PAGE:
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Nell Freudenberger is unquestionably a gifted writer and will, if we're fortunate, become a major one. Her story collection Lucky Girls, published when she was 28, earned ink from Vogue and Elle and hardware from PEN, and if Marisha Pessl has since eclipsed her as lit-fic's "It Girl," well... so much the better. Slipping out of the prurient heat of emergence and into the relative tedium of an established reputation can only be good for the work, right?In this case, yes and no. The Dissident shows off many of the traits that endeared Lucky Girls to reviewers: a clean prose line, a facility with dialogue, a Hogarthian ability to sketch a character, and, most substantively, an interest in the bad connections, missed connections, and disconnects that separate West and East and lover from beloved. And as a novel should, it broadens the writer's palette. Yet The Dissident sometimes feels beholden to Freudenberger's brilliant early notices, and overly eager to please.The set-up is promising: Yuan Zhao, a Chinese conceptual artist once jailed for his art, gets invited to spend a year teaching at a private high school for girls in Los Angeles. His hosts are to be the Traverses, the kind of semi-functional affluent family much beloved of American independent cinema and M.F.A. workshops. A comedy-of-manners-cum-novel-of-ideas will ensue.Or may ensue.Unlike many of our younger writers, Freudenberger knows how to underplay a hand. She lays out the story of her protagonist's visit to Los Angeles with a touch so light it's almost Austenish. Every bench, tree, and closet at the St. Anselm's School for Girls has been named for a donor. Characters insist on referring to an outdoor space as "the Malmsted Courtyard." A Vice Principal approaches a conflict "like a racehorse, pawing the gate, eager to demonstrate the qualities for which she'd been bred." Thanks to such keen attention to surfaces, Cece, mother of the Travers clan (no relation to Pynchon's Traverses), instantly comes to life, and if the pretensions of The Dissident's Angelenos are familiar, it's still fun to see them lampooned in set-pieces: the awkward dinner party, the dance recital. But as many of the characters - especially the men - collapse into types, the comedy is defanged. That the protagonist must, of necessity, be a cipher puts even more pressure on the supporting cast. Still, motivations remain opaque, or perhaps underimagined, and we too rarely see ourselves in these characters. Mostly we laugh at them comfortably, from afar.We look, then, to plot to draw us in, and here The Dissident underplays as well. The most exciting writing - the freest, it seemed to me, from the need to be "literary" - takes place in China, as we learn about Yuan's small circle of friends in Beijing's "East Village" underground, who have in common only their hunger for the radical, even frightening liberation of honest-to-God art. By contrast, the book's Romantic Subplot and its Big Twist feel dutiful, not to say inevitable.As for the ideas... in the realist novel, ideas come to life when embedded in dramatic situations, and as The Dissident hurries blithely past opportunities for complication and confrontation, never dropping its tone of wry self-assurance, potentially interesting notions about the provenance of art and identity and the cultural construction thereof sit inert on the page, like notes toward an undergrad thesis.But then suddenly, in the final pages, a brief and piercing ray of pain blazes up, like a Tolstoian candle: in the space of a single scene, Cece and Howard Travers become real. Their leave-taking has the characteristic heart-in-throat assault of a great short story, and remind us why Freudenberger's writing stirred such excitement in the first place.In The Dissident, she aces the basic requirements of the novel - modulation of point-of-view, slowing and speeding of time, and gradual revelation of information - with the same seeming aplomb with which she approached the short-story form. But we want less of an "approach" and more of an "attack." Then again, perhaps Freudenberger is aware of the learning curve: in her first novel, she's given us a protagonist who also has to live with premature accolades, and compares himself unfavorably to a more passionate alter-ego. And she's placed him in a milieu where the pressure to succeed reaches absurd extremes."Young writers as... good as Nell Freudenberger give us reason to hope," the Times effused, of Lucky Girls. The Dissident will lead no one to abandon that hope - but in order to fulfill it, Nell Freudenberger will need to discover and seize those things that can't be taught. It is enjoyable this time around to watch the young woman at the head of the class pass the critical and commercial tests put to her, but in the future, we'll look to her to be an artist, not an art student. We encourage her to aim for the private ferocity of marks on paper, and to hell with anybody else's gold star.Including ours.
“I’m scared you’ll never forget, that you’ll remember all of the bad things forever,” Kate Moses’ brother admits to her just before she leaves for college. Luckily by then Kate knows she wants to be a writer, and her memory is the very thing that gives her purpose. Her new book, Cakewalk, is the fruit of her remembering—a memoir of life and baking, recipes included. This plump book begins and ends with marriage. Though sprinkled with sweet recipes, the bitter moments are plentiful: as a child Moses is jammed between an overbearing, dramatic mother and a nonverbal, resentful father. With two brothers, her mother tells Kate (who she calls Cis) “We’re the only girls. We have to stick together.” Happy memories include a Coconut Layer Cake for her fifth birthday at the Howard Johnson’s across from Disneyland. But it isn’t long before her mother pleads “Cis you have to help me. You have to help me get out of this.” In the year that follows, her mother puts a deadbolt on her door, locks herself in and bails-out on her domestic duties altogether. “My father ate nothing but Campbell’s alphabet soup and toast for about a year . . . My mother hadn’t eaten in years, subsisting on Tab, cigarettes, thyroid medication, and over-the-counter diet pills. I baked.” For Moses, baking represented a brief reprieve from the relentless tension between her parents. Finally, they divorce. After Moses’ nervous breakdown at college, the book really begins to motor and take shape as an energetic coming of age, with delightful stories of literary celebrities, romance, and freedom. Moses recalls this period in her life with such aplomb that her joy is immediately transferred to the reader. Her talent for lyricism and whimsy comes in handy as she describes falling in love with her college boyfriend’s family, particularly with his mother, Nell, a fantastic cook. “Nell had baked aromatic Bosc pears with curls of lemon zest and dots of butter, then served them in a pool of warm butterscotch sauce. Everyone at the table scraped their plates clean, moaning with happiness.” For her birthday, Nell bakes Kate a spiced pecan cake. At school, her college professor Arlen Hansen, takes her under his wing, encouraging her to write. “It wasn’t Paris,” Moses writes, “but between my weekends at Nell’s and sitting under the columns with Arlen, my life felt like a moveable feast.” Meanwhile, her parents’ roles have flip-flopped. Her father apologizes to her and they move towards reconciliation. Her mother, on the other hand, slips into a reckless life of neglect fueled by psychosis. When Moses goes to visit and cleans out the refrigerator, her mother responds, “How dare you! How dare you touch anything that’s mine! I paid money for this food and it’s mine!” Though Moses tries to explain that the food was rotten and that she’s replaced it with new food, her mother throws her out of the house. As she leaves, Moses realizes she has to let go of any hope for a relationship. In her rearview mirror she sees her mother “In reflection—just as she had always seen me. And then I could see only the hillside of forgotten strawberries . . . I saw them there as I drove away: small clotted hearts struggling to survive, dangling on their stems among the weeds.” While there are triumphs, picnicking at M.F.K Fisher’s house (including a recipe for her Persimmon Parfait with Walnut Black-Pepper Biscotti), at twenty-six Moses is devastated by a failed marriage and her new role as a single mother. “I honestly couldn’t remember who I had been before motherhood . . . Whatever accomplishment, talent, identity I’d finessed in the last few years had evaporated into thin air, leaving no trace.” Struggling to survive, she finds a job, but her income is so precarious she doesn’t eat when her son is with her husband for the day. No doubt Moses drew on this experience to write her last book, Wintering, on the final weeks of Sylvia Plath. She wonders: “Could you die from this? Could you die from being this afraid and lonely and forsaken?” In these final chapters the message of the book reveals itself. Moses remembers the people who helped her, women from her neighborhood who baked her Blondies and dried her tears, striking up a friendship with her famous neighbor Kay Boyle, the man who would eventually become her second husband, walking through the door, ecstatic at the fact that Moses’ son is glad to see him. She forgives her father, who by now has begun a new family. At her wedding Moses remembers: “I turned from my new husband, flushed with a stunning joy, and there was my father. I saw him as if from behind the lens of a camera—the individual frames of his approach to me, his arms opening, his pale blue eyes glistening with tears, the roughness of his beard against my cheek.” Moses has captured a brilliant moment of forgiveness, which culminates in a recipe for “My Father’s Favorite Cheesecake.” Though the book is a bit unwieldy and long, it is beautifully written. And while Moses’ story could certainly stand on its own as a straightforward memoir, the baking reflects her “struggle to find a way to redeem with sweetness those moments that left, however bitter on occasion, such a lasting taste in my mouth.” The presence of the pastries reminds us of the importance of experience, that through work and forgiveness, one can make life into something sweet.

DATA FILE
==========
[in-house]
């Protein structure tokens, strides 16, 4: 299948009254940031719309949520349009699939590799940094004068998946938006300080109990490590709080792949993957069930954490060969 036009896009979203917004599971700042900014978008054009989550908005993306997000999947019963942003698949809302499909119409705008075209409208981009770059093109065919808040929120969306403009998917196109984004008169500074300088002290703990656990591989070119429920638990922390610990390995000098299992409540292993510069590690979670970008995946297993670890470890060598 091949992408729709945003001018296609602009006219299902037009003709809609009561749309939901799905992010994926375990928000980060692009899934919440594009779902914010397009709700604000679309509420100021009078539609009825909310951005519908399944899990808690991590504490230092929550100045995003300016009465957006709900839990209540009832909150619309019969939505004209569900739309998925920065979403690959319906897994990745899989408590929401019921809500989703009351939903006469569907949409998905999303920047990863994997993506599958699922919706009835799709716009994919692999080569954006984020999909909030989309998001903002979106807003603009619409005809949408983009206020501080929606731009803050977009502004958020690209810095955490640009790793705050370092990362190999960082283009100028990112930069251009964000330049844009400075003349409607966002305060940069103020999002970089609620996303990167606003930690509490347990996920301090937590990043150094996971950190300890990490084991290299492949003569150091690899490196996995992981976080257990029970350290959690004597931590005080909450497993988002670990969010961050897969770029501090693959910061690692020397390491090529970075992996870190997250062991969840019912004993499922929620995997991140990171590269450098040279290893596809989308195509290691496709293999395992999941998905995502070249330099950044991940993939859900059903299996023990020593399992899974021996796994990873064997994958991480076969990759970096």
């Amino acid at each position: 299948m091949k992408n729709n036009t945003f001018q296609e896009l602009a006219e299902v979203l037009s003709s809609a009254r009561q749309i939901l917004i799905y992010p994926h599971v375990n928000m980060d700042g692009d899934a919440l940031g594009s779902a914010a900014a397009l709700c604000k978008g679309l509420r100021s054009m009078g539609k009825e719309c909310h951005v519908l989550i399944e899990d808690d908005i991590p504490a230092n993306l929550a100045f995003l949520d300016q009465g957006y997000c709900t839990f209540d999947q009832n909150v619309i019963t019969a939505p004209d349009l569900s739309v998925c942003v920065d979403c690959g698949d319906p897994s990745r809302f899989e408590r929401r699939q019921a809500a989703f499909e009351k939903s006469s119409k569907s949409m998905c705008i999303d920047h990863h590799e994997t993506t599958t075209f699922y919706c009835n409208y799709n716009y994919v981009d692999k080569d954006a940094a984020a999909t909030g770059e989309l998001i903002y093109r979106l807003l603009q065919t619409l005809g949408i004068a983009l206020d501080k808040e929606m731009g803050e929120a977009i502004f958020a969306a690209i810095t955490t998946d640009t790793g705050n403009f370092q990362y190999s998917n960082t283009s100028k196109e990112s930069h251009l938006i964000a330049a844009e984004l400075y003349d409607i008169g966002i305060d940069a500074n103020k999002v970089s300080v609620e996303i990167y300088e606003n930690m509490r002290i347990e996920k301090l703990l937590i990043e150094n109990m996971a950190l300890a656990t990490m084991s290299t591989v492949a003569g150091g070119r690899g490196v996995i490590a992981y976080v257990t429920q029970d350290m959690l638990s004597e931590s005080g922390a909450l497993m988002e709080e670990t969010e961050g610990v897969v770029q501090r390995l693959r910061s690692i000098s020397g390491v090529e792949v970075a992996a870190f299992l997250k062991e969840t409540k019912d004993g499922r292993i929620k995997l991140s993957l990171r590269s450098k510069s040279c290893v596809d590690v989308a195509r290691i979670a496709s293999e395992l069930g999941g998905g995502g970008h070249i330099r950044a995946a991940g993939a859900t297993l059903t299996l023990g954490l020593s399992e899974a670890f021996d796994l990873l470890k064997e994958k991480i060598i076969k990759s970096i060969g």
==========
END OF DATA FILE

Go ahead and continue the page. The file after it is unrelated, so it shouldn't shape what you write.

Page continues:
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Detroit may not be cranking out the fire-breathing cars or the finger-popping Motown hits the way it used to, but the Motor City has been inspiring some splendid writing in recent years. The latest addition to this long and growing shelf is Matt Bell’s stirring second novel, Scrapper, a book that gets its hands dirty wrestling with the wreckage -- both material and human -- of a once-mighty city. Kelly is the novel’s titular scrapper, a loner who cruises the city’s abandoned heart, known as the zone, looking for metal he can salvage and sell. It’s lonely, dangerous, back-breaking, and marginally criminal work, but Kelly does it without complaint. He isn’t living any sort of real life, just “wallowing in the aftermath of terrible error.” Even so, he proves to be a savvy guide to the city’s underground economy, the contours of its decline. He knows, for instance, that the decline began long ago, as in, “Nearly two million citizens in 1950 but then fewer every year.” He knows about emptiness: “The farther he moved toward the center of the zone the more the neighborhoods sagged, all the wood falling off of brick, most every house uninhabited, the stores a couple thousand square feet of blank shelves, windows barred against the stealing of the nothing there.” He knows about the relative value of scrap: “A hundred pounds of copper pipe paid more than double a truckload of steel.” And he understands the gradations of the city’s scrap yards, from legitimate to flagrantly illegal: “The unofficial yards kept unofficial hours. You could show up in the middle of the day and find the place deserted, show up at midnight and find three guys playing cards, getting high, cutting scrap. They paid a fraction of the price, the price of no questions asked.” Such details are important because they ground the novel in a very real and very sinister world. Reading Scrapper, you don’t so much enter a conventional fictional world as you succumb to a fugue state, or a fever dream. Bell is a brave writer, willing to work without a safety net on a high wire of his own making. He stumbles from time to time, but that doesn’t diminish this novel’s admirable ambition. The story gains steam when Kelly meets a girl at a bar and they begin a relationship. An emergency dispatcher, she knows cars and she loves the local hockey team, the Red Wings, which is to say she’s a true Detroit girl. In time Kelly learns that she’s suffering from an unnamed progressive disease that has the markings of multiple sclerosis, which will provide a test for his love and his mettle. The story finally soars when Kelly makes a horrifying discovery: a naked 12-year-old boy chained to a bed in the sound-proofed basement of an abandoned house. He frees the boy, takes him to the hospital, and watches his own simple life mushroom with complications, including the suspicion that he was involved in the boy’s abduction, and his mission to seek vengeance against the abductor. These complications lead to a nearly schizophrenic split in Kelly’s personality, between the rapacious scrapper and the high-minded “salvor.” There are stumbles, as I say. Sections narrated in the second person by the kidnapper feel contrived. A sudden shift to first-person narration by Kelly is jarring. Two sections -- one set in Cuba, the other in the Ukraine -- add nothing to the story. In the former, a terrorism suspect talks like a Don DeLillo character on a bad Cosmopolis day: “In your country, if I had shot a man in my youth, could my crime be almost an accident, an inevitability, an unavoidable outcome of a system?...A crime, yes, but the crime of having been younger, less educated, less patient. There would be those who would protest my harsh treatment.” No one talks like that, and I have no idea why this man is in the novel. But such missteps are minor compared to this novel’s larger virtues. Kelly was a state champ wrestler in high school, under the tutelage of a demanding, abusive father, and now he takes up boxing. This leads to a bravura boxing match, during which Kelly absorbs a vicious beating and Matt Bell proves he can write like a dream, can make boxing a metaphor for a way to live life: How to protect yourself from the blow you can’t see coming. This was what the other boxers talked about...(b)ecause it was the blow you couldn’t see coming that knocked you out. If you stared into every punch you could never be put down. The illusion of control. Self-determination in battle. Kelly didn’t believe in anything else he’d once believed in but he thought he might believe in this. For such insights, Bell acknowledges his debt to On Boxing by Joyce Carol Oates. Maybe the finest thing about Scrapper is the way in takes us into a deep-pore underworld that’s rarely explored in even the best books about Detroit. Paul Clemens has written beautiful and sad stories about the decline of blue-collar Detroit, but Scrapper is something new, a book by a writer willing to explore worlds so dark you need a miner’s helmet to navigate your way. The novel’s publication coincides with the appearance of a wonderful new non-fiction book by David Maraniss, a Detroit native, prolific author, and Pulitzer Prize-winning journalist. His Once In a Great City: A Detroit Story offers a vivid snapshot of the moment when Detroit reached its peak, from late 1962 to early 1964. Meanwhile, Dominique Morisseau continues to write wrenching plays set in Detroit’s glorious and turbulent past. There have recently been insightful books on Detroit by Anna Clark, Mark Binelli, Charlie LeDuff, Scott Martelle, John Gallagher, and others. And Angela Flournoy’s terrific debut novel, The Turner House, the story of a sprawling Detroit family’s crumbling home place, has just been long-listed for the National Book Award. With Scrapper, Matt Bell has joined some fast -- and fast-growing -- company.